Is Juicing Really Healthy?
Juice bars are popular, but is there any evidence that juicing can help you lose weight, detoxify, or bring you long-term health benefits? In this video, registered dietician and Health contributing editor, Cynthia Sass demystifies the juicing craze. She explains that, sure, juice can be a great source of vitamins and minerals, especially for people who wouldn’t consume them otherwise. However, juice can be high in both natural and refined sugars, which isn’t ideal if you have diabetes or are trying to limit your sugar intake.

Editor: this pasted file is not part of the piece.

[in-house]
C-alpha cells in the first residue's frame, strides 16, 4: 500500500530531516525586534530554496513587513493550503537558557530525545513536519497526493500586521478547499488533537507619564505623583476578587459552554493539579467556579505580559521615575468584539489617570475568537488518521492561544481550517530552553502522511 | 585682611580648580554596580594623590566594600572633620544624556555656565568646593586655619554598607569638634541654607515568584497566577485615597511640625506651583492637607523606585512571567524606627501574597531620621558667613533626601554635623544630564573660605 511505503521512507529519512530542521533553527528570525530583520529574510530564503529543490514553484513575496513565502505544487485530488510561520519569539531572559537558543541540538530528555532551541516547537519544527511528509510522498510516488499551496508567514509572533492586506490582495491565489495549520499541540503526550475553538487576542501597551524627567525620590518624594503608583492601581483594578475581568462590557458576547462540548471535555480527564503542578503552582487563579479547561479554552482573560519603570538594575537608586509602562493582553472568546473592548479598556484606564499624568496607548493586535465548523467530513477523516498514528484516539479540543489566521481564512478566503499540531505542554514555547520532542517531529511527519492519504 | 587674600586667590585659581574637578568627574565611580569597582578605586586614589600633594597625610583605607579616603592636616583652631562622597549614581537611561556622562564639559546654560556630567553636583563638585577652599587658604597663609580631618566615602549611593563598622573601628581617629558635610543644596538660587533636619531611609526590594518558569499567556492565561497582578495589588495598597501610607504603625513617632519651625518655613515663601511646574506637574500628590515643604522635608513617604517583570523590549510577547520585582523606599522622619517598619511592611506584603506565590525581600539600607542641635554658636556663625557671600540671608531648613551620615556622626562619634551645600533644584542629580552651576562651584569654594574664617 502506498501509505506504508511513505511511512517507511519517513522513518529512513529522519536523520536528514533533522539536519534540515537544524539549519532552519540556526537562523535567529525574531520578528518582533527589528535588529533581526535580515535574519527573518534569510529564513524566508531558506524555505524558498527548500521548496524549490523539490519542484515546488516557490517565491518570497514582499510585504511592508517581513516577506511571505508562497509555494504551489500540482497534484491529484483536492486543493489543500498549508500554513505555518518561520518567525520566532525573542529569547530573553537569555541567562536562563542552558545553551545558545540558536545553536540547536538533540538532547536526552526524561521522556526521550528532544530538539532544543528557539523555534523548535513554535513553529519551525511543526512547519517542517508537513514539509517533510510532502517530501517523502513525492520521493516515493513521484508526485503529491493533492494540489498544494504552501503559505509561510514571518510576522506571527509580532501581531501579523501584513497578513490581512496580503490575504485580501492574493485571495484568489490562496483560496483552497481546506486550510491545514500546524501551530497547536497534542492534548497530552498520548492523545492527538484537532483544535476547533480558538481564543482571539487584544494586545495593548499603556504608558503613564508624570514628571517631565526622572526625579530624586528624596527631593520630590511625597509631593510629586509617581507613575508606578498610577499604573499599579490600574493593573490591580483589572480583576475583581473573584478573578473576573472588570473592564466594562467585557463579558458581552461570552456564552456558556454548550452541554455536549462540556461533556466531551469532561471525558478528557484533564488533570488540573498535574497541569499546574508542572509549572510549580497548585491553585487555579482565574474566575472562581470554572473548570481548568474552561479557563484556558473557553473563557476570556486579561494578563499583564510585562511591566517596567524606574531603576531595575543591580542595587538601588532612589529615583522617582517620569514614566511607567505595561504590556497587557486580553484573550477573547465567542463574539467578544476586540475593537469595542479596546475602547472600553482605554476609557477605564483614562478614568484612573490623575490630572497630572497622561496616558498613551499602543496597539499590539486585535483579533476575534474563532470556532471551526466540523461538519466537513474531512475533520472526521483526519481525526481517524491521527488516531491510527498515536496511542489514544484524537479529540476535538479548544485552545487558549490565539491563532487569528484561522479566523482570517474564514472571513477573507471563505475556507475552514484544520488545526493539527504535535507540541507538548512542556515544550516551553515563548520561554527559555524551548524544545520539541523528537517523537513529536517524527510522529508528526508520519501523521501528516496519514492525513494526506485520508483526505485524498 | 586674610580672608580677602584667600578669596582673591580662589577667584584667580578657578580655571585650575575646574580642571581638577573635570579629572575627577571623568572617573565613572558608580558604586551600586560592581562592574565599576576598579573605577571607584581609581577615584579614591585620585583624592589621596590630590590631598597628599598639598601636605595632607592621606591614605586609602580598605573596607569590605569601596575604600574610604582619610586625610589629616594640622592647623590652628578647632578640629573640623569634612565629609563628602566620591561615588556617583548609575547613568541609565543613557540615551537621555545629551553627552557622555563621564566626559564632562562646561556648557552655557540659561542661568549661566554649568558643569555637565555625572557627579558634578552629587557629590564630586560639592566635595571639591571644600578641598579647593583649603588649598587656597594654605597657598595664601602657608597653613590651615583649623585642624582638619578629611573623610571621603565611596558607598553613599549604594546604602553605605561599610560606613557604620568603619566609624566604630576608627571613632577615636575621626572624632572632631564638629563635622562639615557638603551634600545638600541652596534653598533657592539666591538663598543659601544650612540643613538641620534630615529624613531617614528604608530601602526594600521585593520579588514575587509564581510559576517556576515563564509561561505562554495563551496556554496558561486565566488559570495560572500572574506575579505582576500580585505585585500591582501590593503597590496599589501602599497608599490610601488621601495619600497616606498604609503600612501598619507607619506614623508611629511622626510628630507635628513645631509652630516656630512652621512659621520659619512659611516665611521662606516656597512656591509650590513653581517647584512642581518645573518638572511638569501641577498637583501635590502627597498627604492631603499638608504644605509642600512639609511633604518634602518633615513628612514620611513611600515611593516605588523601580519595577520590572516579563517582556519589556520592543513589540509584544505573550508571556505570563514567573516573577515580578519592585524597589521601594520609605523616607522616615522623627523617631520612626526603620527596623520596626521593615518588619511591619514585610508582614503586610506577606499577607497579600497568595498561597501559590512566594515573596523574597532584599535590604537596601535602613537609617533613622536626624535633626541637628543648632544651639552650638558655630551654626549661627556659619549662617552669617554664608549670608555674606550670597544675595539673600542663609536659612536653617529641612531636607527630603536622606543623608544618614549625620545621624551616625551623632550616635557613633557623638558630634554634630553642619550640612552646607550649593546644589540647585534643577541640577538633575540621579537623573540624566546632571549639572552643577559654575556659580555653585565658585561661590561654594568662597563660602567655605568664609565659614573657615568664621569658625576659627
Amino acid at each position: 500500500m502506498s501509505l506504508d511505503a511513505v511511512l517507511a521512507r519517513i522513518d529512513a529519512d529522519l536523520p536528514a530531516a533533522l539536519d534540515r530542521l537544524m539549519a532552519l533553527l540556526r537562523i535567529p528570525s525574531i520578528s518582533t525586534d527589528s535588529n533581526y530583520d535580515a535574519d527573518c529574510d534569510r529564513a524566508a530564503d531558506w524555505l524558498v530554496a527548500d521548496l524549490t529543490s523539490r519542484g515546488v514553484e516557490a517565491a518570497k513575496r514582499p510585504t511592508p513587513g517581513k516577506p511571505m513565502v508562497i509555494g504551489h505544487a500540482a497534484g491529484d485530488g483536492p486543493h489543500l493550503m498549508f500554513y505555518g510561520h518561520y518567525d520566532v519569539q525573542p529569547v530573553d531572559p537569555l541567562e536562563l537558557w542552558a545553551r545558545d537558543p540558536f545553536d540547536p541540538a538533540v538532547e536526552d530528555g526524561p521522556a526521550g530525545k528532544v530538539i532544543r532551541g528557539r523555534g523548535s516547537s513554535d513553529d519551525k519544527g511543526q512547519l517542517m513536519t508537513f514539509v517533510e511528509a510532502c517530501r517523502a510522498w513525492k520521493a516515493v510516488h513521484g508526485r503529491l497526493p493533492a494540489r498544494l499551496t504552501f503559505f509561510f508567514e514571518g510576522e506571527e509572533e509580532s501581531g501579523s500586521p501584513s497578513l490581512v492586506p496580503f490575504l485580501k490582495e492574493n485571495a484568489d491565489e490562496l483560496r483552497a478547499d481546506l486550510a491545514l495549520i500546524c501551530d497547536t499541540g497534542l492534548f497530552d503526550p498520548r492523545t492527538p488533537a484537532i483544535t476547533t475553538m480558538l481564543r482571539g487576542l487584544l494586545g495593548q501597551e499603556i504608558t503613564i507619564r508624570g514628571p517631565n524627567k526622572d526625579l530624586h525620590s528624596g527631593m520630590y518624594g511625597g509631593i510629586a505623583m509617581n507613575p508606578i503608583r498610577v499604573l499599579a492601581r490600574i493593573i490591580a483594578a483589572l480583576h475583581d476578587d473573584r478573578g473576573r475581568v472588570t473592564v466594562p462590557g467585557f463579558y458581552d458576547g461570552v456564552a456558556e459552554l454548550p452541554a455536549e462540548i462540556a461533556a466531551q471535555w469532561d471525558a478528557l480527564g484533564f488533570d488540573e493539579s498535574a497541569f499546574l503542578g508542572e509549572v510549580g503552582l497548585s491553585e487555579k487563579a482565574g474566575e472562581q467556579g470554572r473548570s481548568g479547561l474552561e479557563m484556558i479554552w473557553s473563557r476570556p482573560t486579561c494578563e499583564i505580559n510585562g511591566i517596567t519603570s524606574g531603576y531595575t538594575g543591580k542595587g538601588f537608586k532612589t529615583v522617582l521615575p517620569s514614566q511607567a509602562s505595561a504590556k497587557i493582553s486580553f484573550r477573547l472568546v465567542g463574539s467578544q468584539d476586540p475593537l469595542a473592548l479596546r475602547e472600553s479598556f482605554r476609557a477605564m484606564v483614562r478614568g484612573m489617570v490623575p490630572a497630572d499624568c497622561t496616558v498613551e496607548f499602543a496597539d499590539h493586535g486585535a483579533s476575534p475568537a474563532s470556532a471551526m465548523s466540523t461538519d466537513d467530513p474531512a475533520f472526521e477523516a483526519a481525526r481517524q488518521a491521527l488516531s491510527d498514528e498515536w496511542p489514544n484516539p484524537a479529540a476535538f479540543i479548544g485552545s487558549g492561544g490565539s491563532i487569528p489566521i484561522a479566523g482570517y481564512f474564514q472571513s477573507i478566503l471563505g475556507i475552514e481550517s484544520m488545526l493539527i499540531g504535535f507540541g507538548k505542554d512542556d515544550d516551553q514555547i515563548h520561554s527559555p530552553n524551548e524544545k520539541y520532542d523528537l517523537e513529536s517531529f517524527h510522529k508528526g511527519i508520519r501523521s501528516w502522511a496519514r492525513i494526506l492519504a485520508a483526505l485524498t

Plus, the process of making juice by liquefying fruit often removes the skins, a great source of fiber. Eating foods high in fiber can help maintain your weight and a healthy gut, so you might want to go ahead and eat a whole piece of fruit and skip the fruity bevvy. Watch the video to learn more.
Don’t have time to watch? Read the full transcript:
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Juicing can cause weight gain: I don’t think juicing is for everyone. In fact, I’ve had clients gain weight by juicing, so if you’d rather have a big filling salad instead of a green juice go ahead and have the salad.
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Juicing can benefit people who don’t get enough vegetables: It can be good for people who have a hard time fitting in all the fruit and vegetable servings they should be eating. In that case it’s good to drink juice and get your daily serving of vitamins and minerals missing out on them.